The privately owned and operated US merchant fleet -which as recently as the late 1940s dominated world shipping -is facing dreary seas these days. Although the US is the world's largest trading power, its merchant fleet is tenth in absolute numbers, far behind that of the Soviet Union.
While the US fleet had over 4,000 oceangoing vessels 30 years ago, the fleet is down to about 600 ships. In fact, without all-out support from the US public and Congress, argues Samuel R. Sacco, an officail of the National Maritime Council (NMC), main trade group for the maritime industry, the US fleet is "slowly sinking into the sea."
Today, despite the fact that well over 90 percent of US foreign trade is conducted by shipping, less than 5 percent of that amount is carried on US ships.
Moreover, there is a genuine national "security danger" for the US, according to C. William Neuhauser, executive secretary of the NMC.
Currently, he argues, the US merchant fleet does not have the ships or manpower to fill its military "deterrence role."
That means, he says, being able to transport men and materials to a potential war zone," a traditional role for the US fleet.
At the same time, importation of most vital strategic materials are now carried on non-US vessels. US ships for example, carry less than 2 percent of imported iron ore, bauxite, and tungsten. Only 3 percent of oil imports are on US flag carriers.
What does the maritime industry seek in the way of public policy to restore the primacy of its fleet?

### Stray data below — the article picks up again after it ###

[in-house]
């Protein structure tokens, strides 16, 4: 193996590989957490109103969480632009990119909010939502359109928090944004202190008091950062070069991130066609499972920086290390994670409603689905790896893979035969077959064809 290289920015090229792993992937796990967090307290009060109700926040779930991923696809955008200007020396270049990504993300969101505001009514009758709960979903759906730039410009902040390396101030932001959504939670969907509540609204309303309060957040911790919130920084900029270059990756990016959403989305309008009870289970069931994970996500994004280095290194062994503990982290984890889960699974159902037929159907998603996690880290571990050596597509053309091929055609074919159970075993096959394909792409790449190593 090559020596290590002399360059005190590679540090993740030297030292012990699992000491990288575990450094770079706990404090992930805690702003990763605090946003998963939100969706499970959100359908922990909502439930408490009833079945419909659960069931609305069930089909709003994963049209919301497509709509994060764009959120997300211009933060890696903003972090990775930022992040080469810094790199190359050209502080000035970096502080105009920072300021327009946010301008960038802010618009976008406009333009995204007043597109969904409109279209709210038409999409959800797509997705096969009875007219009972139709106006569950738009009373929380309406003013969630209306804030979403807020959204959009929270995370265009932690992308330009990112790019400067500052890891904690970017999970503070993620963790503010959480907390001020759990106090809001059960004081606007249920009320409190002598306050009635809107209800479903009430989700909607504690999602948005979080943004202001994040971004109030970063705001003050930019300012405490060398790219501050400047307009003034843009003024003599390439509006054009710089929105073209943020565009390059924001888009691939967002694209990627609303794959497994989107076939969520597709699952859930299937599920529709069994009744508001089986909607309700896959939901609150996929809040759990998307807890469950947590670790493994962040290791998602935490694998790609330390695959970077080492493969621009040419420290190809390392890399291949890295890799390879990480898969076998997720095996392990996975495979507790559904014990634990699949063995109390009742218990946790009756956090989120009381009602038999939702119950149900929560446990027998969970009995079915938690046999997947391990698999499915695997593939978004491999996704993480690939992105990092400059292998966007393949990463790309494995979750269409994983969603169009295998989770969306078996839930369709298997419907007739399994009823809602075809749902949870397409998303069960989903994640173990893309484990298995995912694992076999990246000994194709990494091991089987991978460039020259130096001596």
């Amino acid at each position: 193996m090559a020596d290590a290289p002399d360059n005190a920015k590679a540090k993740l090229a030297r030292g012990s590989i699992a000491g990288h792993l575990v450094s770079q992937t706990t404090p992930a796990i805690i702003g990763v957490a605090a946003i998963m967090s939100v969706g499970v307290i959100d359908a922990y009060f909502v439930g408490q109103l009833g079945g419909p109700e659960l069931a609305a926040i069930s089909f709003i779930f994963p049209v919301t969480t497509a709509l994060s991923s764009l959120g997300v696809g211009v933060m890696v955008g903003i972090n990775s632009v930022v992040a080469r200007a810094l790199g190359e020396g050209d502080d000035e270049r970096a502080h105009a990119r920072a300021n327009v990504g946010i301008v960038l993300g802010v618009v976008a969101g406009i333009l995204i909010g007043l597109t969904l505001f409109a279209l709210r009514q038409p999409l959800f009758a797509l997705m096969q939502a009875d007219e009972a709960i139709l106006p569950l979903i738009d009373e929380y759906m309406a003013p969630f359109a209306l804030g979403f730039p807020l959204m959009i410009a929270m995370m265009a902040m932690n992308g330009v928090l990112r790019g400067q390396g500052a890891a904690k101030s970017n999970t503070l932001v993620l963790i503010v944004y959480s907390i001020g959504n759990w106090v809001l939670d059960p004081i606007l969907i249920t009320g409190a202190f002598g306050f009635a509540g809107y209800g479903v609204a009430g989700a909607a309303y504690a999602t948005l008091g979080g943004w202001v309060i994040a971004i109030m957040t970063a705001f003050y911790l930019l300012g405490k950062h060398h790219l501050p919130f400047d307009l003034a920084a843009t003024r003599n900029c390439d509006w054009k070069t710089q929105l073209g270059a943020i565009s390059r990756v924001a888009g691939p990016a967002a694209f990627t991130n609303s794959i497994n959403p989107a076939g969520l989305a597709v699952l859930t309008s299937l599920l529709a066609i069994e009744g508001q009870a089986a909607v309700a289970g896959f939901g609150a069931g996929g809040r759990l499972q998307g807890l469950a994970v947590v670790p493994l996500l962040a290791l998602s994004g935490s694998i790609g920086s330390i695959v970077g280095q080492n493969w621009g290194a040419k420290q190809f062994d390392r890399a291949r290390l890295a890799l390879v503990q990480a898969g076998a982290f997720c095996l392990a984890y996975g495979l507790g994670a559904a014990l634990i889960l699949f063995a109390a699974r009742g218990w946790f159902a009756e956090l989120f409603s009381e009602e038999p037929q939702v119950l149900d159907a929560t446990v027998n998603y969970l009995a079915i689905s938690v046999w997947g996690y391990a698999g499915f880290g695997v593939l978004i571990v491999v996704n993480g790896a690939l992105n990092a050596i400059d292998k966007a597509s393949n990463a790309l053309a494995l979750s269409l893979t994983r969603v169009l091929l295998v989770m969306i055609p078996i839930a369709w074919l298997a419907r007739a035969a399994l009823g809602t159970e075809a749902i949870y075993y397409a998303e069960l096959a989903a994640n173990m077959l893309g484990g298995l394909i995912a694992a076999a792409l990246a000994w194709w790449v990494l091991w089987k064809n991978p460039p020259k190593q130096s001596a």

According to Mr. Sacco, reginal director for the NMC, the industry is seeking three main objectives:
1. "True cost parity" for US flag carriers. Parity refers to putting US firms on "cost of business" basis. As the maritime industry sees it, that means that US shipyards should be able to deliver ships to US carriers at prices equivalent to overseas shipyards. Currently, most overseas shipping nations heavily subsidize their merchant fleets. Also as the NMC sees it, operating subsidies for the carriers must be equal to advantages enjoyed by overseas competitors.
Currently, the federal subsidy for the US fleet (for ship construction and operations runs around $700 million annually.
To gain truer parity, arrgues Mr. Sacco, the added-on subsidy would run an additional $4 million annually. That, he points out, is comparable to what Congress expends for the Pentagon annually for only several navy ships, or limited numbers of military equipment.
2. "Increased operating flexibility" for US shippers.
At present, notes mr. Sacco, US shipping lines operate under a broad range of restrictive laws that do not apply to overseas nations.
This gives other nations an advantage in shipping costs.
3. "Evenhandedness" for the industry vis-a-vis other nations' merchant fleets.
Exactly how serious is the decline in the US fleet?
To an increasing number of lawmakers it now seems clear that some additional assistance to the fleet is necessary. Earlier this year the Senate enacted legislation reforming maritime regulations. But the House is now bogged down in consideration of various promotional programs to aid the US fleet. As a result, no final legislation is expected to clear Capitol Hill this year.
For his part, MR. Neuhauser of the NMC is gloomily predicting a reduction of 50,000 US shipyard worker by 1983 without additional federal assistance. Many of these jobs, he notes, are held by non-whites working in major metropolitan areas.
In addition to rising concern about the shipyards, there is also apprehension within the industry about the possibity of additional shipping companies going out of business in the next few years.